Why you should call a veteran this weekend

A tragic pattern is emerging: suicides in the armed forces rose by 15 percent in 2020 – from 504 suicides in 2019 to 580 the following year.

Up to two-thirds of suicidal veterans have terrible connections and have not been in touch with the Department Veterans Affairs (VA) service and support network. Researchers have identified such social isolation as “arguably the strongest and most reliable predictor of suicidal ideation”. [suicide] Attempts and fatal suicidal behavior “, according to VA.

“The results are worrying,” Defense Minister Lloyd AustinLloyd AustinOvernight Defense & National Security – Presented by Boeing – Senate enacts defense law Ukraine’s defense minister says he has asked the Pentagon for military assistance Warren calls for a Senate investigation into the 2019 Syrian air strike that killed dozen civilians said in response to a September report about the shocking number of military suicides. “The suicide rates among our soldiers and military families are still too high and the trends are not going in the right direction.”

The need for a The national push to combat suicide and military isolation has never been so great. All Americans can do one simple action to help curb suicide deaths among active service members and veterans. This Sunday we’ll see that in action, with the first yearbook National Warrior Call Day – a deceptively simple approach that belies its lifesaving benefits: call and connect with someone who is or is currently serving in the armed forces. Offer support when needed and direct resources to it. Hear.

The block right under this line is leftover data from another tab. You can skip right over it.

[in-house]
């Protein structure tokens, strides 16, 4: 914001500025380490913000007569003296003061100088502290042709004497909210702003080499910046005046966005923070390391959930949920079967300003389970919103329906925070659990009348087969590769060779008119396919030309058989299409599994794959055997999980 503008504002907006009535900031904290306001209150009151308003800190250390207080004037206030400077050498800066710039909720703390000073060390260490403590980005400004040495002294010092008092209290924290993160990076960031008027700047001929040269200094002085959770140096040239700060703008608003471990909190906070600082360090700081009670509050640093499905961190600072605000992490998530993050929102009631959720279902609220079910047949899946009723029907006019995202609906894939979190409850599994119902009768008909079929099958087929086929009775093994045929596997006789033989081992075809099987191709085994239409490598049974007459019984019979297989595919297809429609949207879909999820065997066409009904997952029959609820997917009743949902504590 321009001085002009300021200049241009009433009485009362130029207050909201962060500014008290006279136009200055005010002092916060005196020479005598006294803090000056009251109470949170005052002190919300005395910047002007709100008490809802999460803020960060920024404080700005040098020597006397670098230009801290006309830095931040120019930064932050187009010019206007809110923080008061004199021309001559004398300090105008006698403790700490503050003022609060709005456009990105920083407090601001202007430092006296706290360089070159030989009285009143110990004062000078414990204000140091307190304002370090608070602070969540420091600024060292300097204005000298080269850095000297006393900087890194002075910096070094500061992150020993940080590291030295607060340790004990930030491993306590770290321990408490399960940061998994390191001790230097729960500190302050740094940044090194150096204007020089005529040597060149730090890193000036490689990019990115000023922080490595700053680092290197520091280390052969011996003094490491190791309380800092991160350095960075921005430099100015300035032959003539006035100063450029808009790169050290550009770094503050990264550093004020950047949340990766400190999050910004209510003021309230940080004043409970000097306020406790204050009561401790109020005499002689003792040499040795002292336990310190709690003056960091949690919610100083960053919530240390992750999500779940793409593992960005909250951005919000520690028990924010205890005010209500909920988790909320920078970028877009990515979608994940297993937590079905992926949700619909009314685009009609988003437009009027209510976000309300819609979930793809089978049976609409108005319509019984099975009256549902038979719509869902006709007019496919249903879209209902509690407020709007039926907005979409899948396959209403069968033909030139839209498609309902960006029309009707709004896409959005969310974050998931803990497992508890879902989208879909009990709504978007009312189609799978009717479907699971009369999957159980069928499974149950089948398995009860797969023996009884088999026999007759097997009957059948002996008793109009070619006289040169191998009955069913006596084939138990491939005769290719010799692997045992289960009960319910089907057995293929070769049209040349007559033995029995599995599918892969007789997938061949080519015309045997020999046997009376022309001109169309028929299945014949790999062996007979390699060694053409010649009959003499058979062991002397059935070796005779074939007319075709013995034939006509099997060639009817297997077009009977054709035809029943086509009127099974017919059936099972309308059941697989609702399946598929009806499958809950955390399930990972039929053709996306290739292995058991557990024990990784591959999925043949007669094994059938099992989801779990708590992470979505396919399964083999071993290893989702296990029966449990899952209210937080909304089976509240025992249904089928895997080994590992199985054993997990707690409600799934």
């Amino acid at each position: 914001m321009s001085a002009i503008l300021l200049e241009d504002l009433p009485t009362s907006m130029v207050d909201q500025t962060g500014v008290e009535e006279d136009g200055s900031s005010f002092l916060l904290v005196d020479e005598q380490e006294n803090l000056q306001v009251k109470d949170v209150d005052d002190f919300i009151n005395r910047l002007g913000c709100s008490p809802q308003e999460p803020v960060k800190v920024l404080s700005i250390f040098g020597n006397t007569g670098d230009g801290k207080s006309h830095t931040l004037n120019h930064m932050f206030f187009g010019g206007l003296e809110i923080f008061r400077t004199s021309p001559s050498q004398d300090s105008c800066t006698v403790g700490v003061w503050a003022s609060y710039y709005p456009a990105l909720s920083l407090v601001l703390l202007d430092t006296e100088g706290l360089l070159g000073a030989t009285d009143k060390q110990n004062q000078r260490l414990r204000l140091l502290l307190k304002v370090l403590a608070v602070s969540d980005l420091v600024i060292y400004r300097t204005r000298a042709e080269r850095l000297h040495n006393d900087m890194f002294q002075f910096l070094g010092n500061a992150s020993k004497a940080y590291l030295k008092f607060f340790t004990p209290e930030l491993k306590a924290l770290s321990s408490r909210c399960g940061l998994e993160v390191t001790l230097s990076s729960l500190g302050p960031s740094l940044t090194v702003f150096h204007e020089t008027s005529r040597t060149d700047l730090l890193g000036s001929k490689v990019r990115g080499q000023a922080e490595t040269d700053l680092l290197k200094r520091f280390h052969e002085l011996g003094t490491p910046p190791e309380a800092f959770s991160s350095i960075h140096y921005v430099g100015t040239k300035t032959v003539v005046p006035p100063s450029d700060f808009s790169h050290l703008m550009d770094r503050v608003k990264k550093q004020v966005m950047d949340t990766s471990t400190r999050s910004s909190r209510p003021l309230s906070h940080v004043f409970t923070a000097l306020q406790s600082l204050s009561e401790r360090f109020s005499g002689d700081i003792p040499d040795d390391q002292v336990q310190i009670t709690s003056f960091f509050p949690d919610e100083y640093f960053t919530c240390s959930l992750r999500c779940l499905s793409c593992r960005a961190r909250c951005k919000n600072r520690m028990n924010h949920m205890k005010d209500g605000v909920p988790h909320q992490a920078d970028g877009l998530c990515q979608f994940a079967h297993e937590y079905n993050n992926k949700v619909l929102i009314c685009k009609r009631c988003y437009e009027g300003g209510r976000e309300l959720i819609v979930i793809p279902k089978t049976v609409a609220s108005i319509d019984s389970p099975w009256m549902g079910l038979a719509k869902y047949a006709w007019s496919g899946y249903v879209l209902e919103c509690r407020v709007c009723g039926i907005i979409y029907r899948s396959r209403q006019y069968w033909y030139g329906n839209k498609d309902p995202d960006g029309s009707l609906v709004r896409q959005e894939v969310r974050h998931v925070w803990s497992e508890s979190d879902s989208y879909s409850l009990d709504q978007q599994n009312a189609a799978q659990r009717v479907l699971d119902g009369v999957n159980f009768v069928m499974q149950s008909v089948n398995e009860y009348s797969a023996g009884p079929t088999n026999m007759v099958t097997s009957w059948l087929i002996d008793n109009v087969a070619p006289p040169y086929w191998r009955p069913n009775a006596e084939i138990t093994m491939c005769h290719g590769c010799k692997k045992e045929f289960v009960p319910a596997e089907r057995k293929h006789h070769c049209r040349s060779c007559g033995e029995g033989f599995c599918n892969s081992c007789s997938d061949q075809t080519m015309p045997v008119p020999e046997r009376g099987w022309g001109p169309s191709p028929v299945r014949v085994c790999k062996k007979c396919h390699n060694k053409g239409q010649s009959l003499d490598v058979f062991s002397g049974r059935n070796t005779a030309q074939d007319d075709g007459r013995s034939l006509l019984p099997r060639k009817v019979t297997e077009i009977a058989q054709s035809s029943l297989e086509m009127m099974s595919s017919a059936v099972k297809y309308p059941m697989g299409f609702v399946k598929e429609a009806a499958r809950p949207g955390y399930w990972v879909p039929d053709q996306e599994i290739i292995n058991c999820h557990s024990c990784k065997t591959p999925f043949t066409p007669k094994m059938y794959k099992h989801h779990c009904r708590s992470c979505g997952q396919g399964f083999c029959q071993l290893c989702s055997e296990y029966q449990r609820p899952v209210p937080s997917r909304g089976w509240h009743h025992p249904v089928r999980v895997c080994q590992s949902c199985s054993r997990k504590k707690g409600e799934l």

It is an effort that is supported by everyone seven living former chiefs of the Department of Veterans Affairs, numerous Congressman and three Medal of Honor of the Congress Recipient.

In the past 10 years, more U.S. veterans have died from suicide than soldiers who died from fighting in Vietnam. The suicide rate among veterinarians after 9/11 is particularly high. And when compared to civilians, the rate of veteran suicides is far higher. Of particular concern are the post-September statistics. 11 veterans and active soldiers who fought in Afghanistan and Iraq and are between 18 and 34 years old. Their suicide rate is 2.5 times higher than that of all civilians.

A new Brown University report estimates that 30,177 active soldiers and veterans of these wars died by suicide, far more than the 7,057 soldiers killed in these wars.

Numerous governments have tried to stop the deadly trends through reinforced programs. And some hopeful signs are beginning to emerge. For example, the suicide rate among veterans fell modestly in 2020 for the first time in years. But we can all help build on that success and make the difference – by turning average Americans into catalysts for connection and overcoming the isolation that veterinarians and military personnel sink into.

On November 21, this national liaison day, all Americans should call a warrior – the first of several such calls during the year – and give him resources like Vets4Warriors or the VA.

Serving the nation in uniform is one of the noblest calling – and thus saving lives.

Frank Larkin is co-chair of the warrior Call initiative. Larkin is a retired Navy SEAL, 40th Senate Sergeant at Arms and father of a Navy SEAL son who committed suicide.

Leroy Petry is co-chair of the warrior Call initiative and a 2011 recipient of the Medal of Honor, the nation’s highest military honor.

Comments are closed.